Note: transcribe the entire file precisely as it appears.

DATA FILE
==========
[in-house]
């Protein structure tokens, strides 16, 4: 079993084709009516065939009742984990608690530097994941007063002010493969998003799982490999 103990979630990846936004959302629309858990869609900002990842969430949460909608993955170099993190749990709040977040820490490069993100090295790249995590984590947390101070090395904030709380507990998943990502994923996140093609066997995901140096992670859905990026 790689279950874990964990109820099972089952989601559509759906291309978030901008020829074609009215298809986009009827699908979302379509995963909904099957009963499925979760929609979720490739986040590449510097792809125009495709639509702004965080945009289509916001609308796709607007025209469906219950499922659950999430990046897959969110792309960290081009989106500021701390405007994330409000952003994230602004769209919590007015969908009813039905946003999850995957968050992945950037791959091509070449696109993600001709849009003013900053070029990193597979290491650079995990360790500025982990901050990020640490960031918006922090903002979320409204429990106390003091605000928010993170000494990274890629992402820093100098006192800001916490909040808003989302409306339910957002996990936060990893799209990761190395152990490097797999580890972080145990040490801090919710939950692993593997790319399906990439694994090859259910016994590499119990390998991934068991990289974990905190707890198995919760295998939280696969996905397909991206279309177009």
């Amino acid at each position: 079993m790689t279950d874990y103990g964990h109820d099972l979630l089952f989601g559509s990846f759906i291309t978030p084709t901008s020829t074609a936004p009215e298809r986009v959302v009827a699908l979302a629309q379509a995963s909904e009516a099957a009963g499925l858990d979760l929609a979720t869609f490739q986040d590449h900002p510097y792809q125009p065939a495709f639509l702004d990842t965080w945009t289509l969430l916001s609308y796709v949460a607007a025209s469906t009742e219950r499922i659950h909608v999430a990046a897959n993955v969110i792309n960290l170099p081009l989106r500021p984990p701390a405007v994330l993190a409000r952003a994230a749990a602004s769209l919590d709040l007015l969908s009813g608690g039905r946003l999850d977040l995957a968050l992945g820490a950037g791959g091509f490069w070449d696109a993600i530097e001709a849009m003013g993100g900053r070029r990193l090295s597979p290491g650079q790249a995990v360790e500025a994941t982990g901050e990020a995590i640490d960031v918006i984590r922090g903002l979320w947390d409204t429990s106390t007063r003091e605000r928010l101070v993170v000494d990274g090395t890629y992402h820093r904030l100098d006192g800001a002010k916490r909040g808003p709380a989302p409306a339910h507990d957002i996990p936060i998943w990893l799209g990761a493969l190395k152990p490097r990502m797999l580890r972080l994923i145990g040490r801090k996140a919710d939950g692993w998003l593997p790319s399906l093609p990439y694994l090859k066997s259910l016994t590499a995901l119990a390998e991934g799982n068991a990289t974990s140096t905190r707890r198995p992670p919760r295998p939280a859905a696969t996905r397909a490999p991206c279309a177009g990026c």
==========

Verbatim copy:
[in-house]
């Protein structure tokens, strides 16, 4: 079993084709009516065939009742984990608690530097994941007063002010493969998003799982490999 103990979630990846936004959302629309858990869609900002990842969430949460909608993955170099993190749990709040977040820490490069993100090295790249995590984590947390101070090395904030709380507990998943990502994923996140093609066997995901140096992670859905990026 790689279950874990964990109820099972089952989601559509759906291309978030901008020829074609009215298809986009009827699908979302379509995963909904099957009963499925979760929609979720490739986040590449510097792809125009495709639509702004965080945009289509916001609308796709607007025209469906219950499922659950999430990046897959969110792309960290081009989106500021701390405007994330409000952003994230602004769209919590007015969908009813039905946003999850995957968050992945950037791959091509070449696109993600001709849009003013900053070029990193597979290491650079995990360790500025982990901050990020640490960031918006922090903002979320409204429990106390003091605000928010993170000494990274890629992402820093100098006192800001916490909040808003989302409306339910957002996990936060990893799209990761190395152990490097797999580890972080145990040490801090919710939950692993593997790319399906990439694994090859259910016994590499119990390998991934068991990289974990905190707890198995919760295998939280696969996905397909991206279309177009």
């Amino acid at each position: 079993m790689t279950d874990y103990g964990h109820d099972l979630l089952f989601g559509s990846f759906i291309t978030p084709t901008s020829t074609a936004p009215e298809r986009v959302v009827a699908l979302a629309q379509a995963s909904e009516a099957a009963g499925l858990d979760l929609a979720t869609f490739q986040d590449h900002p510097y792809q125009p065939a495709f639509l702004d990842t965080w945009t289509l969430l916001s609308y796709v949460a607007a025209s469906t009742e219950r499922i659950h909608v999430a990046a897959n993955v969110i792309n960290l170099p081009l989106r500021p984990p701390a405007v994330l993190a409000r952003a994230a749990a602004s769209l919590d709040l007015l969908s009813g608690g039905r946003l999850d977040l995957a968050l992945g820490a950037g791959g091509f490069w070449d696109a993600i530097e001709a849009m003013g993100g900053r070029r990193l090295s597979p290491g650079q790249a995990v360790e500025a994941t982990g901050e990020a995590i640490d960031v918006i984590r922090g903002l979320w947390d409204t429990s106390t007063r003091e605000r928010l101070v993170v000494d990274g090395t890629y992402h820093r904030l100098d006192g800001a002010k916490r909040g808003p709380a989302p409306a339910h507990d957002i996990p936060i998943w990893l799209g990761a493969l190395k152990p490097r990502m797999l580890r972080l994923i145990g040490r801090k996140a919710d939950g692993w998003l593997p790319s399906l093609p990439y694994l090859k066997s259910l016994t590499a995901l119990a390998e991934g799982n068991a990289t974990s140096t905190r707890r198995p992670p919760r295998p939280a859905a696969t996905r397909a490999p991206c279309a177009g990026c």